Up until the age of about 14, growing up in Ora was fantastic. My brothers and I were free to roam the streets, which was something my mum would have never allowed when we lived in England, and the only limit to the games we would play were our imaginations. Our Sega Master System – the only games console within a 100 mile radius – was left gathering dust, while we climbed mountains, watched stars fall and played volleyball over a net homemade out of leftover string.
By the time I hit 14, however, everything changed, and I soon likened the place to a prison. I was hungry for adventure – the type of adventure a village with 200 inhabitants just doesn’t provide. I dreamt of being a city girl; I wanted to hang out in trendy coffee shops that served fancy-sounding drinks in oversized mugs – in the village, the only coffee shop catered to a predominately middle aged male clientele with a penchant for backgammon and wife beater shirts. I wanted to live somewhere that never slept – in the village, the only shop closed at 6pm and everyone was tucked up by 11pm. I wanted excitement – in the village, the only excitement came in the form of church every Sunday; not so great for an agnostic.
Cue two years of frustration, until we finally moved back to England in September 1999. And from my small hometown of Lincoln, I slowly made my way to the city of Leicester, and from Leicester to the glistening megapolis of Dubai. Soon, I was officially a city girl, living the dream – Starbucks takeout coffee in one hand and MacBook Pro in the other. I had the nice car, the fancy apartment, and my weekly mani/pedis. On the surface, I really had it all.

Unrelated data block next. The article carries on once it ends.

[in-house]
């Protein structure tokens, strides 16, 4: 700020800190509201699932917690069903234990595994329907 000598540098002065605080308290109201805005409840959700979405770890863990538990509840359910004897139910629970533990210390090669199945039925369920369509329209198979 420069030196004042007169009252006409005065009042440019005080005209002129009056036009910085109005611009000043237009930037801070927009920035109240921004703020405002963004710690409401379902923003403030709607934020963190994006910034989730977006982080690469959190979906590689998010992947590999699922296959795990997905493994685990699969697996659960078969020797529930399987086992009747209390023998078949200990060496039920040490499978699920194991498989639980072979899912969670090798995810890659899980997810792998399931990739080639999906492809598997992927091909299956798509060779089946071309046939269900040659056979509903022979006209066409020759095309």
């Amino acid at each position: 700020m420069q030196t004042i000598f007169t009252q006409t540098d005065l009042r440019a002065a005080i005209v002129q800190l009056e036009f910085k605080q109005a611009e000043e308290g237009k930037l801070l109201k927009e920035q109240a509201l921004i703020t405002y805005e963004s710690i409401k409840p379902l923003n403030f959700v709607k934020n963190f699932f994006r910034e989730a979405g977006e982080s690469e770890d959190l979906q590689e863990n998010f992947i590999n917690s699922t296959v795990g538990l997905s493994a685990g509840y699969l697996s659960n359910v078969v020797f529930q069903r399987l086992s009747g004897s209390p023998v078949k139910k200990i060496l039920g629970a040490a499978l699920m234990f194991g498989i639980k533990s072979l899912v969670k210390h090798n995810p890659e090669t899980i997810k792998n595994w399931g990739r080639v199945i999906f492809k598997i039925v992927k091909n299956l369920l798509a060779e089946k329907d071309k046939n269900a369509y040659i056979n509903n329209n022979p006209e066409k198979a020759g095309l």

Then I lost it. I completely lost it, and I packed it all in and left Dubai for a life less than certain. Corporate life broke me. Or maybe I broke it – I’m still not entirely sure.
And I find myself back in Ora; admittedly, I’m only here for a short period of time, but I find it ironic how the very village I called prison has now come to symbolise my newfound freedom. For the first time in more than five years, I have time to breathe. The open space, the mountains and the fresh air truly sing to me.
It’s quite a contrast to how I felt towards the end of my time in Dubai.
I knew from day one that offices weren’t right for me. As a night owl, I find it difficult to function before 11am, and I do all my best work in the stillness of night. So to be told that I had to be present, at a desk, from stupid o’clock in the morning until a set time in the afternoon, was torture. And, worst still, you’re told you must sit there, regardless of whether you have work or not, right until the end. I don’t like rules, especially stupid ones, and this to me is the very definition of a stupid rule.
During my time in these office-based jobs, I found something rather startling: my work to staring into space ratio was 1 to 3. And that’s an underestimation. From my experience, no one actually needs eight hours a day to complete the requirements of the average job. And if they really do, then they should question whether a) they’re actually a bit stupid or b) a job of that type of responsibility is worth sacrificing an entire life for.
I’m a fast worker when I put my mind to it; if I close my Facebook and Twitter tabs, I can easily complete everything I need to do within a few hours. However, to survive office life, I found myself spacing out the work in between countless water and toilet breaks, Googling Mitt Romney’s magic underpants, and, towards the end of my time with TDIC, building pyramids out of cubes. In short, I was dumbing myself down to fit into corporate culture.